by Dr Ban Al-Saffar
In this pilot audit a questionnaire was sent to FY2 doctors from different specialties. The doctors were randomly selected, with a 100% rate (7/7) and anonymised responses.
The questions and answers given were:
- How many patients with PD managed? – Average: 10 patients. Range: 2-15. Two doctors only seen 2 patients.
- How confident are you in managing PD? – 5/7 ‘little confident’. 2/7 ‘not confident’.
- Features of PD – All new cardinal features
- Non-motor symptoms – 2/7 Depression. 5/7 Dementia.
- Treatment options available – All new L-Dopa/Sinemet. No other drugs known.
- Side effects of treatment – 1/7 knew majority of SEs. 6/7 stated rare effects.
- Treatment options for NBM PD patients – 0/7 knew answer.
- Anti-emetics to avoid in PD patients – 6/7 answered correctly. 1/7 answered cyclizine.
- Awareness of local PD guidelines – 0% aware of local PD guidelines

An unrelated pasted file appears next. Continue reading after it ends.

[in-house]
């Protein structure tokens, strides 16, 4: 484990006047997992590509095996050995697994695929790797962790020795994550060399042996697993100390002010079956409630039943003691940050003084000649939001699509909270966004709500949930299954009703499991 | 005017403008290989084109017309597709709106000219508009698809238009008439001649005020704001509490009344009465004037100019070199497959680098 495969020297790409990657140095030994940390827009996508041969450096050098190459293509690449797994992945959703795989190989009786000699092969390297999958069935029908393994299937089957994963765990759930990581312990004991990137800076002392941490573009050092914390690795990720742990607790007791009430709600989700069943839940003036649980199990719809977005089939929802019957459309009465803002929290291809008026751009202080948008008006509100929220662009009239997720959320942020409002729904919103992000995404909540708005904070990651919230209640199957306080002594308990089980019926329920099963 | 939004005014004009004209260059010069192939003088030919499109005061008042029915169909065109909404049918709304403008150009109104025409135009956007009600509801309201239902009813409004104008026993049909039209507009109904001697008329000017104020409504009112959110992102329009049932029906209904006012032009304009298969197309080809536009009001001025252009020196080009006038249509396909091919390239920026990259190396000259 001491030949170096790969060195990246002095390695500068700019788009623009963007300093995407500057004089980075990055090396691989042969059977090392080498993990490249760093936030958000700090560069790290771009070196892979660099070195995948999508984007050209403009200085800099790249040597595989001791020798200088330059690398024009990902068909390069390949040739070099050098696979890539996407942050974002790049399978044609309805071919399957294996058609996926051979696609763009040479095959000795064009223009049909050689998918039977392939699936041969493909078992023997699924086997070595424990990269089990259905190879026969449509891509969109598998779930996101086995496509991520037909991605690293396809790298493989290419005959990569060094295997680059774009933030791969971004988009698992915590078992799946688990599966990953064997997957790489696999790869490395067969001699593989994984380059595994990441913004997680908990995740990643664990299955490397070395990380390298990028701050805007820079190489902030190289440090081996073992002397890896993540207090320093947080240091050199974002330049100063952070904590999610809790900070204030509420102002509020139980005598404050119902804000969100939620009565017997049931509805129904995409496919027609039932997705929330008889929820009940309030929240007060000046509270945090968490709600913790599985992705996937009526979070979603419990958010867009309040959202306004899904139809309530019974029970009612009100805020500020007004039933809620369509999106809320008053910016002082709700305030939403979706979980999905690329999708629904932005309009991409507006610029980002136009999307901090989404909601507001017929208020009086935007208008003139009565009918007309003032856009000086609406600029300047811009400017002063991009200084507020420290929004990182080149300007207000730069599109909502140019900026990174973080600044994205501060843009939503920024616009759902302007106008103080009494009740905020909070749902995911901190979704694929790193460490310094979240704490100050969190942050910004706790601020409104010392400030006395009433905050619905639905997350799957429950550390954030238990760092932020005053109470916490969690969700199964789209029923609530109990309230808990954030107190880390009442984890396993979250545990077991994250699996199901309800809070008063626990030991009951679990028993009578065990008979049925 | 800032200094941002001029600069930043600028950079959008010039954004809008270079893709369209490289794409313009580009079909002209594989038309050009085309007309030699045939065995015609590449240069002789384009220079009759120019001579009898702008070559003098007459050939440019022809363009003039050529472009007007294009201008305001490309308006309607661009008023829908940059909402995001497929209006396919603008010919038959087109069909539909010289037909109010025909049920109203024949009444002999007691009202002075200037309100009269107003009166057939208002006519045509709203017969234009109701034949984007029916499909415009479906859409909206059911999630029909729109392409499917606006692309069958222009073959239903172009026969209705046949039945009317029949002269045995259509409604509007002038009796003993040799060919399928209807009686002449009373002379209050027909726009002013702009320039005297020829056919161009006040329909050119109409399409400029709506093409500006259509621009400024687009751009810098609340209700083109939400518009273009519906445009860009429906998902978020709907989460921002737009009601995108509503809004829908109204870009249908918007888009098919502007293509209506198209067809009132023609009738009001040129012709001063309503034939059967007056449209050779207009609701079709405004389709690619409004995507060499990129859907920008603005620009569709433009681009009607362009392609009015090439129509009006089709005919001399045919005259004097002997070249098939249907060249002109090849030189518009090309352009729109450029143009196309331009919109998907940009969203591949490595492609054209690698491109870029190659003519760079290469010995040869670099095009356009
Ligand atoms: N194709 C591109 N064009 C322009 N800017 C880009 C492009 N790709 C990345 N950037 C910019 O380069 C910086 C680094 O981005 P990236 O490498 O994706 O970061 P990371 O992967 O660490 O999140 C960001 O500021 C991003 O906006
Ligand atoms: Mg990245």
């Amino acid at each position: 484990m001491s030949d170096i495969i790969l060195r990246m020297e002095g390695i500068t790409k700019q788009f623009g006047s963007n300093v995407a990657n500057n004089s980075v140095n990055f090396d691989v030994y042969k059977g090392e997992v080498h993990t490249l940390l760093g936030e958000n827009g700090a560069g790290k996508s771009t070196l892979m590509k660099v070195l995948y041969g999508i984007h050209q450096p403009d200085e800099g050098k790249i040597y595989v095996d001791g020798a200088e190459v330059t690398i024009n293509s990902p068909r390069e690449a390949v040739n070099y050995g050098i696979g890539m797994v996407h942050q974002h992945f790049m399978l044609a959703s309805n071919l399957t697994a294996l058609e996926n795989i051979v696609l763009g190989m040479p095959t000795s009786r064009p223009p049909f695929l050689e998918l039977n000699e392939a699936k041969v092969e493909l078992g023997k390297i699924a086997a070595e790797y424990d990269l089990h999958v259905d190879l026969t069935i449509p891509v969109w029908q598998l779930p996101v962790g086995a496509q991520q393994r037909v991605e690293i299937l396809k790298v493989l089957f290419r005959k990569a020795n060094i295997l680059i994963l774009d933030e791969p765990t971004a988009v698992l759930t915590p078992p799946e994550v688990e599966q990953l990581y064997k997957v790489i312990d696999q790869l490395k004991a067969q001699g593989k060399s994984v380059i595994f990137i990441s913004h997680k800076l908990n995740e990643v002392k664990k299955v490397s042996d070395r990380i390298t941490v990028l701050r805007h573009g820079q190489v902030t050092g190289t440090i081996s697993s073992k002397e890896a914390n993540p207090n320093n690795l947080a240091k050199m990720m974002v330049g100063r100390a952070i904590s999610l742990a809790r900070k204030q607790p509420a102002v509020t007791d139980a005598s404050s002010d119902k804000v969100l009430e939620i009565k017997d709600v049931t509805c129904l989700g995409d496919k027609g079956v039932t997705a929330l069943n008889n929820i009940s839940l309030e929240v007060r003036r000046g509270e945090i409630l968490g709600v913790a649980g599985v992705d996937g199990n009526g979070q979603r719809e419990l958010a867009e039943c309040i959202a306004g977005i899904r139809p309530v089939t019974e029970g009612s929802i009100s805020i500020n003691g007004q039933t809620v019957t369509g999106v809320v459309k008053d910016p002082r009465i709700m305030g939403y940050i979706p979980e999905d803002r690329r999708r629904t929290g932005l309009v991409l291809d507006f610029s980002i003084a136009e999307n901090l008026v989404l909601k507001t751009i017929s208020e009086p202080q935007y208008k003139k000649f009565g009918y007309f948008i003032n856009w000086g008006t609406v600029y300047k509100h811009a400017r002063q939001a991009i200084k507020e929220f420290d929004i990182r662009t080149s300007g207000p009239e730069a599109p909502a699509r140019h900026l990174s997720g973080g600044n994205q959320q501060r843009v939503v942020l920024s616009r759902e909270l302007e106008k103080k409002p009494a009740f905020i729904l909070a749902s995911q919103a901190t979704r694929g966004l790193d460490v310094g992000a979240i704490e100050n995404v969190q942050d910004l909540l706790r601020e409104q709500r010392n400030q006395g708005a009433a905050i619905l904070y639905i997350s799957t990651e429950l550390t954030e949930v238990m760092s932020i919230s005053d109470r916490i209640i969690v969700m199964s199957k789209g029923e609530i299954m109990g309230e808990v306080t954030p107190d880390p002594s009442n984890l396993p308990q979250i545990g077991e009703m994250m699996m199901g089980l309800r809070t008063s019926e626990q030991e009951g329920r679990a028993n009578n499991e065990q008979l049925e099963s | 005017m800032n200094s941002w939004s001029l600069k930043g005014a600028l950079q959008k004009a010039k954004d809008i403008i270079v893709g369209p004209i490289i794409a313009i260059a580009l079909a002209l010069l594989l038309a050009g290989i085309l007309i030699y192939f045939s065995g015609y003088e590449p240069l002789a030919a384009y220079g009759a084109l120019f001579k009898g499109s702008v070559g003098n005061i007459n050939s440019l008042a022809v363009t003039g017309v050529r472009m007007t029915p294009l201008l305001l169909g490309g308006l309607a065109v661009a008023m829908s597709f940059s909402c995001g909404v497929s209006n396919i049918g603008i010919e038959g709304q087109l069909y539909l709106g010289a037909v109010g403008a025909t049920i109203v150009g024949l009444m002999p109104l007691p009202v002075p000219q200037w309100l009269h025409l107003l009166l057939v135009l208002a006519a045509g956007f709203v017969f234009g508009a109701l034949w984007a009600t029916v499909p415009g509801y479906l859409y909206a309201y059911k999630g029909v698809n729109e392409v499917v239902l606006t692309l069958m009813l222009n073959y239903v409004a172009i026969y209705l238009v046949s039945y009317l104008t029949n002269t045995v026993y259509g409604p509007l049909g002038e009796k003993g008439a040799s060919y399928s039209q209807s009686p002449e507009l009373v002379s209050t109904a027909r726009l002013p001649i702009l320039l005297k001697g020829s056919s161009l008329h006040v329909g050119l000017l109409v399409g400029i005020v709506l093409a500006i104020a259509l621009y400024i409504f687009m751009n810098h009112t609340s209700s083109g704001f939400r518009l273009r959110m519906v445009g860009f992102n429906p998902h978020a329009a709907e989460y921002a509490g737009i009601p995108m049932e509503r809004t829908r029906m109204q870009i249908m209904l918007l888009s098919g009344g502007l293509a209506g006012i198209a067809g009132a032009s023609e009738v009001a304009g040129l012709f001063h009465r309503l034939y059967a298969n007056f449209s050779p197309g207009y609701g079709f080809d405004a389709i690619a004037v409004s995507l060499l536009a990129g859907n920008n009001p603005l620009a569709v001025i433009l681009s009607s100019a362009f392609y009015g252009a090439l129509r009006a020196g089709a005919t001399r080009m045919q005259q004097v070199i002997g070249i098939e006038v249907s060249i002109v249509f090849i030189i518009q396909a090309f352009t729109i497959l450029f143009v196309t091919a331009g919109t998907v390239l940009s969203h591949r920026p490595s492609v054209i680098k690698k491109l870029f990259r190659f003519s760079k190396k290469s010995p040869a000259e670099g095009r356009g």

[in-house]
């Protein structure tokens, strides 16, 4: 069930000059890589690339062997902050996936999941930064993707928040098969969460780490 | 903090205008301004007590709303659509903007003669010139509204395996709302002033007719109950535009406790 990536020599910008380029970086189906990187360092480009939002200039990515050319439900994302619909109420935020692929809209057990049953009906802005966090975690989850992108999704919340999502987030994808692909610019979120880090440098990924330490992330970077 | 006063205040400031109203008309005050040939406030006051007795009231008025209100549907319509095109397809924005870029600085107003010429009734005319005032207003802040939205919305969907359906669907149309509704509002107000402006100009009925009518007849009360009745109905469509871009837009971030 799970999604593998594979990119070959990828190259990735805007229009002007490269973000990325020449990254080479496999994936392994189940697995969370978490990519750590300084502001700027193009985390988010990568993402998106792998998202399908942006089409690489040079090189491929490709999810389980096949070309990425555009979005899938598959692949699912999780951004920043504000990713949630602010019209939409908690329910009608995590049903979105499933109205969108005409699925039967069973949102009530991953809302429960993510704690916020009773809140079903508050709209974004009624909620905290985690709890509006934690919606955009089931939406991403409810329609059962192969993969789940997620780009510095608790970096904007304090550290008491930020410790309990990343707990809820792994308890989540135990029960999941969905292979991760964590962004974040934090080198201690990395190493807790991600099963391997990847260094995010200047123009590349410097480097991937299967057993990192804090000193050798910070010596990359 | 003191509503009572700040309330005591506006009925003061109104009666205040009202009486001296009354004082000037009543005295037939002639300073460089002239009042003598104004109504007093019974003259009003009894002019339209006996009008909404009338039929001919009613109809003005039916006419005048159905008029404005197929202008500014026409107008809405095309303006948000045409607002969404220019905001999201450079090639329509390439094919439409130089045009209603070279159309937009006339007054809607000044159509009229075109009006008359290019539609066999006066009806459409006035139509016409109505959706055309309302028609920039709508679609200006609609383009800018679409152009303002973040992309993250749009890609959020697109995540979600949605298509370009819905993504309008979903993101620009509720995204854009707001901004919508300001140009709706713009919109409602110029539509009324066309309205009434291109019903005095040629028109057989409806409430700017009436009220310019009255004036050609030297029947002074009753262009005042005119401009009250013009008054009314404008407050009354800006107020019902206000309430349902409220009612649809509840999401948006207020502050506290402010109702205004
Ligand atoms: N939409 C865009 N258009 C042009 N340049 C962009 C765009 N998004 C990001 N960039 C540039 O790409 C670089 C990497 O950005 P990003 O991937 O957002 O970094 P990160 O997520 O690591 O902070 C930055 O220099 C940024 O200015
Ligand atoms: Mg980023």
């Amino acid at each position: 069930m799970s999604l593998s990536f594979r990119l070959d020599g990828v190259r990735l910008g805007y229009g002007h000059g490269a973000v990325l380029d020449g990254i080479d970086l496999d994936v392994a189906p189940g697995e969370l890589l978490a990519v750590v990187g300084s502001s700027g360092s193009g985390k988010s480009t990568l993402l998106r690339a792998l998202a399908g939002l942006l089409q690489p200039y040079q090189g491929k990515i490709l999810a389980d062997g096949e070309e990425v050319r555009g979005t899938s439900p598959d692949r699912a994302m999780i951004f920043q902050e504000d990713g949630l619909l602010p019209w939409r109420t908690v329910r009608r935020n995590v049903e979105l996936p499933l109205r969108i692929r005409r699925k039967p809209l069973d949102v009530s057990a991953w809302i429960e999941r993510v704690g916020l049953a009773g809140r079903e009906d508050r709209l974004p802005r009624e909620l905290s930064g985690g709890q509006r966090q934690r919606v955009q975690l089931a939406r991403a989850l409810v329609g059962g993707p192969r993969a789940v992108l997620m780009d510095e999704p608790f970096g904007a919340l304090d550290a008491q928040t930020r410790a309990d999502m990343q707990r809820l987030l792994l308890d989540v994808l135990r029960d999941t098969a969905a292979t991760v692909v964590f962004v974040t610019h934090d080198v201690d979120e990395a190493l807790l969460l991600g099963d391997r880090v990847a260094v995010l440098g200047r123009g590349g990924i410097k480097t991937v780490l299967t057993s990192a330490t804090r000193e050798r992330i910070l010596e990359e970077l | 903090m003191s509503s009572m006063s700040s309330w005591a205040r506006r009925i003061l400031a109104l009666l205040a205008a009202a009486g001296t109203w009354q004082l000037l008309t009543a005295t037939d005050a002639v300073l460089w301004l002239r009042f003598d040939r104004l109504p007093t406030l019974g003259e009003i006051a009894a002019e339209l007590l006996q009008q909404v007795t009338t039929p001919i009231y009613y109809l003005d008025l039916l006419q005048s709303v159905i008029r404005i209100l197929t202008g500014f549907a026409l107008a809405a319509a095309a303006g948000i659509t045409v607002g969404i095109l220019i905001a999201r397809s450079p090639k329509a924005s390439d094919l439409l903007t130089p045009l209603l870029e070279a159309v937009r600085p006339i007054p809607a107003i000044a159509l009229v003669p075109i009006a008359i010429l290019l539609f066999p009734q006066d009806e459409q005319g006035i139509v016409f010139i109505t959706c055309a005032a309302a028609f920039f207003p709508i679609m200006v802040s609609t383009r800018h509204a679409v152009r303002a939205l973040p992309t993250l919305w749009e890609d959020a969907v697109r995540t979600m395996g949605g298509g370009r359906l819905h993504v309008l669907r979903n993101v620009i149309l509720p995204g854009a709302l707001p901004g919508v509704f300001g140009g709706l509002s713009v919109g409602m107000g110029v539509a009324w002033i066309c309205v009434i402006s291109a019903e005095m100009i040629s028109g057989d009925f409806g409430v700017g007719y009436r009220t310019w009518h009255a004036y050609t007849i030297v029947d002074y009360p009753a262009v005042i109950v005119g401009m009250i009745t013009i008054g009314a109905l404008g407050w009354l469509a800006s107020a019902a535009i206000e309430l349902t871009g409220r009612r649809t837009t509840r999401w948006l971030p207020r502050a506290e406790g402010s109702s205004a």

- Conditions mimicking PD – 3/7 aware of common conditions. 2/7 BET. 2/7 blank.
Overall there was fair exposure but little confidence. The junior doctors surveyed had weak knowledge of non-motor symptoms, limited knowledge about drug treatment and side effects. None knew what to do when patient NBM and none were aware of local PD guidelines
The knowledge and awareness in handling PD patients needs to improve amongst junior doctors (especially management). Recommendations are to include PD in mandatory teaching, ensure more exposure to case studies and videos, and clinic/ward based teaching.
2016 update: I have included PD teaching by a nurse specialist and a consultant in foundation mandatory teaching in their first term at work. We need to audit and re-audit before and after teaching. However, there has been an observed improvement in management of PD inpatients. Almost all get reviewed by a PDNS on admission. We have PD clinics that trainees of all levels are invited to attend. The teaching is been done on a yearly cycle as foundation doctors change every year.